Jack - you're totally, 100% off base here. You seem like a smart guy, so I really hope you'll go through the reference material with care.

[...]

I know, because I made the same journey, and did it without keeping an open mind. My journey took longer than it should have because I was convinced I'd figured it all out. I hadn't.

And neither have you - yet...

tex

So are you saying this to the Raw as one of the Converted?

Jack Hogan Veteran Member • Posts: 6,982
Re: DxOMark's measured ISOs vs. manufacturer ISOs
3

texinwien wrote:

Jack - you're totally, 100% off base here.

...My journey took longer than it should have because I was convinced I'd figured it all out. I hadn't.

And neither have you - yet...

I'll read the material and leave notes in your threads. But there are two issues here (and you are introducing a third):

1) The fact that the ISO definition of S is too messy and lax and therefore it makes it difficult to compare apples to apples
2) The possibility that this laxity could be used to someone's advantage with naive customers - the subject of this thread and what you are responding to in this post
3) That DPR's methods are flawed (which brought you in Andy's defence)

1) I think we all agree with
2) I think we'll never know, one way or the other - if I were Olympus I sure wouldn't be telling anyone at DPR - hence it's pretty dumb to come down hard one way or the other
3) I never considered it a target in any of my posts until you jumped in to defend it - now I'll have to form an opinion on it

As far as I am concerned manufacturers can literally call in-camera ISO whatever they want while producing images of whatever brightness they want OOC - the standard allows them to to it. So when someone deviates from accepted norm, which incidentally results in them looking better than the competition, they must be prepared for some added scrutiny. Which may be misguided, but fun anyway. We'll never know.  But to compare apples to apples it behooves reviewers and readers alike not to use such ISO nonsense: thank god for DxO.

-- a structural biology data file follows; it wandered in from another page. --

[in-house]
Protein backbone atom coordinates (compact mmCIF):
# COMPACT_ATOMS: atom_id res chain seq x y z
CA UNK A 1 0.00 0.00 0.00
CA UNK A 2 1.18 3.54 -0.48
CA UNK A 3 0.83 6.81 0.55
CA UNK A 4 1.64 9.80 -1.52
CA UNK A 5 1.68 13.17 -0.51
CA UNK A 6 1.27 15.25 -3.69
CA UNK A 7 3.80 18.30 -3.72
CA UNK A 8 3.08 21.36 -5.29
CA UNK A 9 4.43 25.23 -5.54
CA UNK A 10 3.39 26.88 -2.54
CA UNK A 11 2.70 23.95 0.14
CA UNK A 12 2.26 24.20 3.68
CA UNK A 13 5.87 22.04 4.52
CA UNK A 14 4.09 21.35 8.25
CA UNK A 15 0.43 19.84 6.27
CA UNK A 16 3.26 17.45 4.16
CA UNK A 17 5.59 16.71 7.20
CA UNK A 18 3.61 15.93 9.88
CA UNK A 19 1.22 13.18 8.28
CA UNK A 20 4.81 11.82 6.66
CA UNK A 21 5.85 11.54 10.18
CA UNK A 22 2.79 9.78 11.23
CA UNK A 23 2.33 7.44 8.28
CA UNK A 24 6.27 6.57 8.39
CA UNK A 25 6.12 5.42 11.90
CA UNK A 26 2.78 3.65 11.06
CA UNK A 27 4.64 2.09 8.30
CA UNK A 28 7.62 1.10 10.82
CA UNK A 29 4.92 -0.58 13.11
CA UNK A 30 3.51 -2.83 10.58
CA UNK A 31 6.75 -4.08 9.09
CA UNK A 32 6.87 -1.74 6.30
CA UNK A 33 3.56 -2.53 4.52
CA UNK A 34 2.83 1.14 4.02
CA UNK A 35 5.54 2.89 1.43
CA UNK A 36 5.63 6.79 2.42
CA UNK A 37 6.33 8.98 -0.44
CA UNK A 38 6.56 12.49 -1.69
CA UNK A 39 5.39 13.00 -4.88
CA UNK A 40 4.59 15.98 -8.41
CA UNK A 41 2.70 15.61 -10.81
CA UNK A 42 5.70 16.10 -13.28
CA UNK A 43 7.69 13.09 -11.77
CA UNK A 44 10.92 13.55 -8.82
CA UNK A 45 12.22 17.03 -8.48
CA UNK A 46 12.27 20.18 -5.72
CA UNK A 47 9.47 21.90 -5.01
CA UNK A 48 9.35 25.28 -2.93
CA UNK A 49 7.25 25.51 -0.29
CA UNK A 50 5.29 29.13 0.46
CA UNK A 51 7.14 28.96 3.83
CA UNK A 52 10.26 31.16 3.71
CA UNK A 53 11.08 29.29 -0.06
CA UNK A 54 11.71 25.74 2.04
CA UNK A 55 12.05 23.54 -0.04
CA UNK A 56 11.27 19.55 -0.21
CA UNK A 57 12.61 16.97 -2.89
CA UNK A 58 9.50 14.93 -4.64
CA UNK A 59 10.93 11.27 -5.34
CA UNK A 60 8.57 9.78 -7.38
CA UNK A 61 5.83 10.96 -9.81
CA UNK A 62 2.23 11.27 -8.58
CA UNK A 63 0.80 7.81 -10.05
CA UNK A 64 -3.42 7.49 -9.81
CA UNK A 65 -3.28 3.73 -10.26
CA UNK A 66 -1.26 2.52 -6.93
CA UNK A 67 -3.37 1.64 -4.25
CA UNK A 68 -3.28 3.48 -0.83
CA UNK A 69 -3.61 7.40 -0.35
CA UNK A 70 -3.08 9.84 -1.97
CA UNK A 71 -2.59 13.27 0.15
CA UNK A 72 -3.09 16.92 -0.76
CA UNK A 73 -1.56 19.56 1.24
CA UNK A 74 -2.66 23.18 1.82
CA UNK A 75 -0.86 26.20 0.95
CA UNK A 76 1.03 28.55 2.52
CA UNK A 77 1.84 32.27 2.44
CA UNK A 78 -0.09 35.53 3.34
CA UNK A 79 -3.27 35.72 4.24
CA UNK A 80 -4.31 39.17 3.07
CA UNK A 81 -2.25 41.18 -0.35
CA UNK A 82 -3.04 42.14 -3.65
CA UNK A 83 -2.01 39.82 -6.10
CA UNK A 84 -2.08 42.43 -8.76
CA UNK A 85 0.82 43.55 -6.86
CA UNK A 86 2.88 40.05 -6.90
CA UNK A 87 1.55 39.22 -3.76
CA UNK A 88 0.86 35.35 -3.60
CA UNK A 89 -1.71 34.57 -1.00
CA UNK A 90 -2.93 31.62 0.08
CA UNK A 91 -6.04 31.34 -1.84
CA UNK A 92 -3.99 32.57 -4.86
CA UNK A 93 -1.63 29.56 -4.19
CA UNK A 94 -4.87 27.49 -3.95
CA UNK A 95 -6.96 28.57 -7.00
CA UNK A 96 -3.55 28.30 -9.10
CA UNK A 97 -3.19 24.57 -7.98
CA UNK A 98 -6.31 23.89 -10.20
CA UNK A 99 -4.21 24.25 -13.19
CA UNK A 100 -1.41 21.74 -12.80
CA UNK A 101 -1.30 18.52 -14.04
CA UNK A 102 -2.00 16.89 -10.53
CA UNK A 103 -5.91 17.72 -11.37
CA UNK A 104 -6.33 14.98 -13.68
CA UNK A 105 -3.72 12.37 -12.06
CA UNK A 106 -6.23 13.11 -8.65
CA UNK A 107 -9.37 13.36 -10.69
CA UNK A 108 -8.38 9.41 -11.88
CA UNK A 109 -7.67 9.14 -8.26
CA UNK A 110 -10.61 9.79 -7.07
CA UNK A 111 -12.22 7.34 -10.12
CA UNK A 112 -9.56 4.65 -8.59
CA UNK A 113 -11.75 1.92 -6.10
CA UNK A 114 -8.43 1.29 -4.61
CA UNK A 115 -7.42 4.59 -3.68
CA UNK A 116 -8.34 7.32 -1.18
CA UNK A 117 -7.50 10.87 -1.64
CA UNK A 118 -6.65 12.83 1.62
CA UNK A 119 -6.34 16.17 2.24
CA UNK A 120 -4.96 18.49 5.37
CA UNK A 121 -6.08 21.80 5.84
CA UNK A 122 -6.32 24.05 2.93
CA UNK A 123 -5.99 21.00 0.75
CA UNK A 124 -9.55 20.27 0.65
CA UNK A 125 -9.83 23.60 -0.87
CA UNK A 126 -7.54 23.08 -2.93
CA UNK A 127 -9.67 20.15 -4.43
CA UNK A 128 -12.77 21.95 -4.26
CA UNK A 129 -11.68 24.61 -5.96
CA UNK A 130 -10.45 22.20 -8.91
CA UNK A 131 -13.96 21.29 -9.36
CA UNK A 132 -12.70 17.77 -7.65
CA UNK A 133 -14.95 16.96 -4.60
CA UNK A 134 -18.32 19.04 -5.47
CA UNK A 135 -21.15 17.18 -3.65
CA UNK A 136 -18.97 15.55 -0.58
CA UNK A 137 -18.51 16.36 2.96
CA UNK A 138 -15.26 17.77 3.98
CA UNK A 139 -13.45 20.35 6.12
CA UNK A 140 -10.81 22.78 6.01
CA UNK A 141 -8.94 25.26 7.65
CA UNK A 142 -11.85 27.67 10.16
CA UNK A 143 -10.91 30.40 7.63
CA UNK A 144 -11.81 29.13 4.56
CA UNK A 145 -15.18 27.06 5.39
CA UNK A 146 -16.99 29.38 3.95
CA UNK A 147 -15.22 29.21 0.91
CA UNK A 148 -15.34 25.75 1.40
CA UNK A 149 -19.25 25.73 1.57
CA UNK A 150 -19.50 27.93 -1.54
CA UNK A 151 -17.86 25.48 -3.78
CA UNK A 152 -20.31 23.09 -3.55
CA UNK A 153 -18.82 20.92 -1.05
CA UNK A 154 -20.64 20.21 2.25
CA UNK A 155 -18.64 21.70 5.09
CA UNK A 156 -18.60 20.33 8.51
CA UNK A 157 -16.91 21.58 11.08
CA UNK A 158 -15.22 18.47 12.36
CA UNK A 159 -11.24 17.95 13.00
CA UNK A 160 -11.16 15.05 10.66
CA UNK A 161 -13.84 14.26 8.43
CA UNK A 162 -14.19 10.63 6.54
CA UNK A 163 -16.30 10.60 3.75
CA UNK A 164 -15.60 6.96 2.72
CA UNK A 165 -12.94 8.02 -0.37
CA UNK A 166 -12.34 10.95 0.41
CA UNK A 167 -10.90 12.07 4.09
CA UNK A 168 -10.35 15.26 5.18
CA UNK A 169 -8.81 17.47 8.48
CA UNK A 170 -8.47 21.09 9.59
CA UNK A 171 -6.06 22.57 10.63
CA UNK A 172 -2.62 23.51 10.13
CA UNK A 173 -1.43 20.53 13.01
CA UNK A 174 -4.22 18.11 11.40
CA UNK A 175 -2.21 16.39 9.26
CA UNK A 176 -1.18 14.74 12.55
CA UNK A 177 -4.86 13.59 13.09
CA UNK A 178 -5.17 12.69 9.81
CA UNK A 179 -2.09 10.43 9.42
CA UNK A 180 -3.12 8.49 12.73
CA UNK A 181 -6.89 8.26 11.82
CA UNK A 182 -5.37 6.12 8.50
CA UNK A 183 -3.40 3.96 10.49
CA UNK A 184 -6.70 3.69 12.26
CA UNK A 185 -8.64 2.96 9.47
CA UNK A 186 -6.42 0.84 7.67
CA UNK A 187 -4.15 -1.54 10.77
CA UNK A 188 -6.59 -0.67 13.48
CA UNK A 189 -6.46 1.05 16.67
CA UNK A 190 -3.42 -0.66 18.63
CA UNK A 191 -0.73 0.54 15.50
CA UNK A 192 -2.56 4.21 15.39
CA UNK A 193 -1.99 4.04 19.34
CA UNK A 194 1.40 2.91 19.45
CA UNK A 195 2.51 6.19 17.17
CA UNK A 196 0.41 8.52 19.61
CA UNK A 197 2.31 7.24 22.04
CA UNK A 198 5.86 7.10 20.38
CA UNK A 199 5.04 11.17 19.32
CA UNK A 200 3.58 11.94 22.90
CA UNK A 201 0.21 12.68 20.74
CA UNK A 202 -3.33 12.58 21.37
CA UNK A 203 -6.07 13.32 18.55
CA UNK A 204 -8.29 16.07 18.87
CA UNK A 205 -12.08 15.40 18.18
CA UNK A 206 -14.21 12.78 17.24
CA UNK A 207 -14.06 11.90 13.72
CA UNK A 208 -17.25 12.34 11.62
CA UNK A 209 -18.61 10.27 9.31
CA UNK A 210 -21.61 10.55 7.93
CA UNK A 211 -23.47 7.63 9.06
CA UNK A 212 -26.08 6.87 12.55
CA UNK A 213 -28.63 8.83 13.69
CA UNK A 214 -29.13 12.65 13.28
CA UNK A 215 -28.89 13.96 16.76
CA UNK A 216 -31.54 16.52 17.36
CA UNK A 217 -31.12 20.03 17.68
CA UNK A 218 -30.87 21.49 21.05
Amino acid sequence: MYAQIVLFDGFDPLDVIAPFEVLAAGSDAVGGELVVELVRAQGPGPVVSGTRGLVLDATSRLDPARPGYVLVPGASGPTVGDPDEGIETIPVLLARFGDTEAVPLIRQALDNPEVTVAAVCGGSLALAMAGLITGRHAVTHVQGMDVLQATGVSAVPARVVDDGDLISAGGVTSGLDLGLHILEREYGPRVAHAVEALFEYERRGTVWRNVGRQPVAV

So are you 100% sure that this thread is 100% off base?

OP cptobvious Contributing Member • Posts: 810
Re: DxOMark's measured ISOs vs. manufacturer ISOs
2

It's hilarious how much deflecting in going on this thread. People can argue until they are blue in the face how Olympus (or Fuji) has a right to calculate their ISOs as they do because the ISO standard permits it. That is really not the point of the thread. The point of this thread as I started it was to point out that their measurements are outside the norm, and conveniently these measurements give a false impression of the E-M5's equal noise performance to Exmor APS-C/APS sensors when all exposure variables are not controlled.

In February 2011, DxOMark wrote their article explaining why measured ISOs are lower than manufacturer ISOs, because manufacturers base their ISO measurements on JPEG output and DxOMark bases their ISO measurements on RAW files: http://www.dxomark.com/index.php/Publications/DxOMark-Insights/Pushed-ISO-Let-s-make-it-clear/RAW-ISO-measures-are-inferior-to-manufacturer-ISOs-is-this-a-problem

However, this article was written before the X100 and E-M5 were tested. When this article was written, was there ever an camera released where the discrepancy between the two measurements was so significant? I have yet to find one. Maybe texinwien can tell us.